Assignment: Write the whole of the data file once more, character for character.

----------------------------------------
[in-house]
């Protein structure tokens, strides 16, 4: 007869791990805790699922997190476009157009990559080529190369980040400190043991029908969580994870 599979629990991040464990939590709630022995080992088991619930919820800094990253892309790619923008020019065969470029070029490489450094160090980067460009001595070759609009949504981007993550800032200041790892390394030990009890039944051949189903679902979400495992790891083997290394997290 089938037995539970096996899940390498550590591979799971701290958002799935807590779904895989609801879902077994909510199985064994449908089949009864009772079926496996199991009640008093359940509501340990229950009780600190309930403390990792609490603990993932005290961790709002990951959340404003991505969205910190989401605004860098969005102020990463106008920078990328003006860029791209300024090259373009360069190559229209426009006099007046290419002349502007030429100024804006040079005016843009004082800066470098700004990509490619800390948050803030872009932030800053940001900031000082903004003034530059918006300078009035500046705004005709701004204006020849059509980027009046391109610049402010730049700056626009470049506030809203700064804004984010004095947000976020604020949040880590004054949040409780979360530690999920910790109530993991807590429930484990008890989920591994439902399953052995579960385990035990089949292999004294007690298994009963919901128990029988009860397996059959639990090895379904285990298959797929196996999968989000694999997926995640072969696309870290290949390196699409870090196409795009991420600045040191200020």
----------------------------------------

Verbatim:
[in-house]
């Protein structure tokens, strides 16, 4: 007869791990805790699922997190476009157009990559080529190369980040400190043991029908969580994870 599979629990991040464990939590709630022995080992088991619930919820800094990253892309790619923008020019065969470029070029490489450094160090980067460009001595070759609009949504981007993550800032200041790892390394030990009890039944051949189903679902979400495992790891083997290394997290 089938037995539970096996899940390498550590591979799971701290958002799935807590779904895989609801879902077994909510199985064994449908089949009864009772079926496996199991009640008093359940509501340990229950009780600190309930403390990792609490603990993932005290961790709002990951959340404003991505969205910190989401605004860098969005102020990463106008920078990328003006860029791209300024090259373009360069190559229209426009006099007046290419002349502007030429100024804006040079005016843009004082800066470098700004990509490619800390948050803030872009932030800053940001900031000082903004003034530059918006300078009035500046705004005709701004204006020849059509980027009046391109610049402010730049700056626009470049506030809203700064804004984010004095947000976020604020949040880590004054949040409780979360530690999920910790109530993991807590429930484990008890989920591994439902399953052995579960385990035990089949292999004294007690298994009963919901128990029988009860397996059959639990090895379904285990298959797929196996999968989000694999997926995640072969696309870290290949390196699409870090196409795009991420600045040191200020």